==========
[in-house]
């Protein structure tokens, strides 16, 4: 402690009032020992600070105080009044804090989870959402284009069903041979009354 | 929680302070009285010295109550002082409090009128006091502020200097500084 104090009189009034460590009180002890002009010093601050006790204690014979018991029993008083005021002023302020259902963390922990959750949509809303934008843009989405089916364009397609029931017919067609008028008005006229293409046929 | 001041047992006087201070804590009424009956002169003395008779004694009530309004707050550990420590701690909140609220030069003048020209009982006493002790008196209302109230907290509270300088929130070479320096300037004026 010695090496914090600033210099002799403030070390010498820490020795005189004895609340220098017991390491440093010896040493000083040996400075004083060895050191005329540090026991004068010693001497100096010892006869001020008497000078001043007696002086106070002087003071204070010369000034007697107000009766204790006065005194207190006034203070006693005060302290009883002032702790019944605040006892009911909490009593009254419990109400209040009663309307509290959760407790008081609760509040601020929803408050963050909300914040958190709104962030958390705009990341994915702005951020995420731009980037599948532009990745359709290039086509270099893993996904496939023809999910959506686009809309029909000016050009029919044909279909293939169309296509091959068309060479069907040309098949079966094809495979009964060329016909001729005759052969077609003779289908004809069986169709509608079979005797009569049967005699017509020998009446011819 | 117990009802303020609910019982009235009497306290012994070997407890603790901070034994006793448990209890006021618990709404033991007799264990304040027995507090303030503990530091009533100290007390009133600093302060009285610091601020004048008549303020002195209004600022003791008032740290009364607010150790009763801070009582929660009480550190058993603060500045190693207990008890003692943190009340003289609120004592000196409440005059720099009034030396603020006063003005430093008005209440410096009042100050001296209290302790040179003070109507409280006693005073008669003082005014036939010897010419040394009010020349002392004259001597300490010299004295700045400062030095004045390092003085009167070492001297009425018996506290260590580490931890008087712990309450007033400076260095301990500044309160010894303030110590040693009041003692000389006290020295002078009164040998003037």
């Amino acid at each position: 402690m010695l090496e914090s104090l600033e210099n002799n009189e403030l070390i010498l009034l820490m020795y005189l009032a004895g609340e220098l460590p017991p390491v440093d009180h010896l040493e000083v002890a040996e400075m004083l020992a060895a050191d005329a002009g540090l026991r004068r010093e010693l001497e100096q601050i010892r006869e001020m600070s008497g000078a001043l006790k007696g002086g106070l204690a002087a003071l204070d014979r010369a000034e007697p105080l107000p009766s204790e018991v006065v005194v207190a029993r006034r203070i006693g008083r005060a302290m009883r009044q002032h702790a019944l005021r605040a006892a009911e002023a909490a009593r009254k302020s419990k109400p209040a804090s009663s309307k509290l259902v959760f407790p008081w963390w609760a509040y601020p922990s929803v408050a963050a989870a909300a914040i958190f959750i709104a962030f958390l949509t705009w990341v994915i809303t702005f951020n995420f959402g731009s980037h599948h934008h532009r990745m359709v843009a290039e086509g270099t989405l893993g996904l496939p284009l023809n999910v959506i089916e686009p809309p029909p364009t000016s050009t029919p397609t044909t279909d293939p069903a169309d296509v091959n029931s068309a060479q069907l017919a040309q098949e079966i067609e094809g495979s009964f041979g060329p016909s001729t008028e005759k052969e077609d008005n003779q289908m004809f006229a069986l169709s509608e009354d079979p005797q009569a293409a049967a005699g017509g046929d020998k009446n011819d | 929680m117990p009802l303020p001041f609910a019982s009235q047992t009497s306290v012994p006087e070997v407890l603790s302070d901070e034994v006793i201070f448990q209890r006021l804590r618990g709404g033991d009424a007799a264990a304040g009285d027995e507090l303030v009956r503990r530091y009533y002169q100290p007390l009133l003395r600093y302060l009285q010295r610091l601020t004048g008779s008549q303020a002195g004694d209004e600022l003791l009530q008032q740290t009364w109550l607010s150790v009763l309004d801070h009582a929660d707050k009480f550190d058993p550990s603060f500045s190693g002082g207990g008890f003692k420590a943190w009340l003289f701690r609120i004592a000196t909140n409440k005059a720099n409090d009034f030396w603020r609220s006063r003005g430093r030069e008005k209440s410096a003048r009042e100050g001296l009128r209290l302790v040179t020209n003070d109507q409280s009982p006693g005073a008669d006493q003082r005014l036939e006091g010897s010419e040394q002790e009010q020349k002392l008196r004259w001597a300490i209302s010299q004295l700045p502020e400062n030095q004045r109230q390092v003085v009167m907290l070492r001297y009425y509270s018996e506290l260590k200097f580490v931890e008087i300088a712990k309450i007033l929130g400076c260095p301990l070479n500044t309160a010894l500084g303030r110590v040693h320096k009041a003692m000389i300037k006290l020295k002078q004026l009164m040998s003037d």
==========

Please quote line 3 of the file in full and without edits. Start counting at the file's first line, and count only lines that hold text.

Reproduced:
């Amino acid at each position: 402690m010695l090496e914090s104090l600033e210099n002799n009189e403030l070390i010498l009034l820490m020795y005189l009032a004895g609340e220098l460590p017991p390491v440093d009180h010896l040493e000083v002890a040996e400075m004083l020992a060895a050191d005329a002009g540090l026991r004068r010093e010693l001497e100096q601050i010892r006869e001020m600070s008497g000078a001043l006790k007696g002086g106070l204690a002087a003071l204070d014979r010369a000034e007697p105080l107000p009766s204790e018991v006065v005194v207190a029993r006034r203070i006693g008083r005060a302290m009883r009044q002032h702790a019944l005021r605040a006892a009911e002023a909490a009593r009254k302020s419990k109400p209040a804090s009663s309307k509290l259902v959760f407790p008081w963390w609760a509040y601020p922990s929803v408050a963050a989870a909300a914040i958190f959750i709104a962030f958390l949509t705009w990341v994915i809303t702005f951020n995420f959402g731009s980037h599948h934008h532009r990745m359709v843009a290039e086509g270099t989405l893993g996904l496939p284009l023809n999910v959506i089916e686009p809309p029909p364009t000016s050009t029919p397609t044909t279909d293939p069903a169309d296509v091959n029931s068309a060479q069907l017919a040309q098949e079966i067609e094809g495979s009964f041979g060329p016909s001729t008028e005759k052969e077609d008005n003779q289908m004809f006229a069986l169709s509608e009354d079979p005797q009569a293409a049967a005699g017509g046929d020998k009446n011819d | 929680m117990p009802l303020p001041f609910a019982s009235q047992t009497s306290v012994p006087e070997v407890l603790s302070d901070e034994v006793i201070f448990q209890r006021l804590r618990g709404g033991d009424a007799a264990a304040g009285d027995e507090l303030v009956r503990r530091y009533y002169q100290p007390l009133l003395r600093y302060l009285q010295r610091l601020t004048g008779s008549q303020a002195g004694d209004e600022l003791l009530q008032q740290t009364w109550l607010s150790v009763l309004d801070h009582a929660d707050k009480f550190d058993p550990s603060f500045s190693g002082g207990g008890f003692k420590a943190w009340l003289f701690r609120i004592a000196t909140n409440k005059a720099n409090d009034f030396w603020r609220s006063r003005g430093r030069e008005k209440s410096a003048r009042e100050g001296l009128r209290l302790v040179t020209n003070d109507q409280s009982p006693g005073a008669d006493q003082r005014l036939e006091g010897s010419e040394q002790e009010q020349k002392l008196r004259w001597a300490i209302s010299q004295l700045p502020e400062n030095q004045r109230q390092v003085v009167m907290l070492r001297y009425y509270s018996e506290l260590k200097f580490v931890e008087i300088a712990k309450i007033l929130g400076c260095p301990l070479n500044t309160a010894l500084g303030r110590v040693h320096k009041a003692m000389i300037k006290l020295k002078q004026l009164m040998s003037d």